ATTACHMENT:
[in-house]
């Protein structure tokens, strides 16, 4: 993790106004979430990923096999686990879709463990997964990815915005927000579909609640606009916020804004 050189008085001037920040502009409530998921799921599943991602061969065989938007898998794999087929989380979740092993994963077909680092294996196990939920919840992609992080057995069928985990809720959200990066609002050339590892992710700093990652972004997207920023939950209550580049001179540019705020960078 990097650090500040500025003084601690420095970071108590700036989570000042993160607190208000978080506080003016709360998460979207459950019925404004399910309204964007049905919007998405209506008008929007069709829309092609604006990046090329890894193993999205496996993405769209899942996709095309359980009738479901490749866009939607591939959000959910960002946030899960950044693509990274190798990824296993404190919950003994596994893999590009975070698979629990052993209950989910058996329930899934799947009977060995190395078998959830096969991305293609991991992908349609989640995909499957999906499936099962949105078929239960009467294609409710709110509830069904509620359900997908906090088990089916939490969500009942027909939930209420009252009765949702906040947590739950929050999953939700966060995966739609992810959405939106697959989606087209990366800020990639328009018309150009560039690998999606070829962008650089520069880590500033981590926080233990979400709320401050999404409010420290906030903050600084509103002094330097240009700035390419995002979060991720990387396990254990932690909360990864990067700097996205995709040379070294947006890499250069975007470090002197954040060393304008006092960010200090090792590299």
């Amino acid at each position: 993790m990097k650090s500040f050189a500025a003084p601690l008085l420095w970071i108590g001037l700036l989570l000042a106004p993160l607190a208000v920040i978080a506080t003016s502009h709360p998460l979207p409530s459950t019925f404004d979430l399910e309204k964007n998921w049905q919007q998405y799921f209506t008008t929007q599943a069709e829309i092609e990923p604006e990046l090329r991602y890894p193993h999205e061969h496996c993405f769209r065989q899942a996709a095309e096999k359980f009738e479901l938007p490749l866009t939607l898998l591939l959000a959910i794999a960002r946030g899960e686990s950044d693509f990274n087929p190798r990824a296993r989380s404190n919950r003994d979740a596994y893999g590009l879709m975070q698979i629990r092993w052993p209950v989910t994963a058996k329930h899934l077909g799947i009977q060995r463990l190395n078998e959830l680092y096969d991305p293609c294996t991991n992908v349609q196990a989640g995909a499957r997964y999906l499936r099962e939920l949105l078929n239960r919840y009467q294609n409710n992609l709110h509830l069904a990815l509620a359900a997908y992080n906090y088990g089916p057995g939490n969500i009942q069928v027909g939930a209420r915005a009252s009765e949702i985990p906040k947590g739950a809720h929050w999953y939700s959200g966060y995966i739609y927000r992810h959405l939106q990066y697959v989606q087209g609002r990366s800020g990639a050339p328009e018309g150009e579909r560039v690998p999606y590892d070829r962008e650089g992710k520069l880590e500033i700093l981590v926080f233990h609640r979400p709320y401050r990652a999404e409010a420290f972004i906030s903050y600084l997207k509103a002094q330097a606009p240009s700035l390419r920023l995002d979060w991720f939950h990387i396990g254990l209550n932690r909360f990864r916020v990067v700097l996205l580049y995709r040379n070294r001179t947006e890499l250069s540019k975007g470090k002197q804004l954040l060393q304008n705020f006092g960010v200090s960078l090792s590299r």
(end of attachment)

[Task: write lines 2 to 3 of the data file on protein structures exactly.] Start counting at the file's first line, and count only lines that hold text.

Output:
């Protein structure tokens, strides 16, 4: 993790106004979430990923096999686990879709463990997964990815915005927000579909609640606009916020804004 050189008085001037920040502009409530998921799921599943991602061969065989938007898998794999087929989380979740092993994963077909680092294996196990939920919840992609992080057995069928985990809720959200990066609002050339590892992710700093990652972004997207920023939950209550580049001179540019705020960078 990097650090500040500025003084601690420095970071108590700036989570000042993160607190208000978080506080003016709360998460979207459950019925404004399910309204964007049905919007998405209506008008929007069709829309092609604006990046090329890894193993999205496996993405769209899942996709095309359980009738479901490749866009939607591939959000959910960002946030899960950044693509990274190798990824296993404190919950003994596994893999590009975070698979629990052993209950989910058996329930899934799947009977060995190395078998959830096969991305293609991991992908349609989640995909499957999906499936099962949105078929239960009467294609409710709110509830069904509620359900997908906090088990089916939490969500009942027909939930209420009252009765949702906040947590739950929050999953939700966060995966739609992810959405939106697959989606087209990366800020990639328009018309150009560039690998999606070829962008650089520069880590500033981590926080233990979400709320401050999404409010420290906030903050600084509103002094330097240009700035390419995002979060991720990387396990254990932690909360990864990067700097996205995709040379070294947006890499250069975007470090002197954040060393304008006092960010200090090792590299």
């Amino acid at each position: 993790m990097k650090s500040f050189a500025a003084p601690l008085l420095w970071i108590g001037l700036l989570l000042a106004p993160l607190a208000v920040i978080a506080t003016s502009h709360p998460l979207p409530s459950t019925f404004d979430l399910e309204k964007n998921w049905q919007q998405y799921f209506t008008t929007q599943a069709e829309i092609e990923p604006e990046l090329r991602y890894p193993h999205e061969h496996c993405f769209r065989q899942a996709a095309e096999k359980f009738e479901l938007p490749l866009t939607l898998l591939l959000a959910i794999a960002r946030g899960e686990s950044d693509f990274n087929p190798r990824a296993r989380s404190n919950r003994d979740a596994y893999g590009l879709m975070q698979i629990r092993w052993p209950v989910t994963a058996k329930h899934l077909g799947i009977q060995r463990l190395n078998e959830l680092y096969d991305p293609c294996t991991n992908v349609q196990a989640g995909a499957r997964y999906l499936r099962e939920l949105l078929n239960r919840y009467q294609n409710n992609l709110h509830l069904a990815l509620a359900a997908y992080n906090y088990g089916p057995g939490n969500i009942q069928v027909g939930a209420r915005a009252s009765e949702i985990p906040k947590g739950a809720h929050w999953y939700s959200g966060y995966i739609y927000r992810h959405l939106q990066y697959v989606q087209g609002r990366s800020g990639a050339p328009e018309g150009e579909r560039v690998p999606y590892d070829r962008e650089g992710k520069l880590e500033i700093l981590v926080f233990h609640r979400p709320y401050r990652a999404e409010a420290f972004i906030s903050y600084l997207k509103a002094q330097a606009p240009s700035l390419r920023l995002d979060w991720f939950h990387i396990g254990l209550n932690r909360f990864r916020v990067v700097l996205l580049y995709r040379n070294r001179t947006e890499l250069s540019k975007g470090k002197q804004l954040l060393q304008n705020f006092g960010v200090s960078l090792s590299r």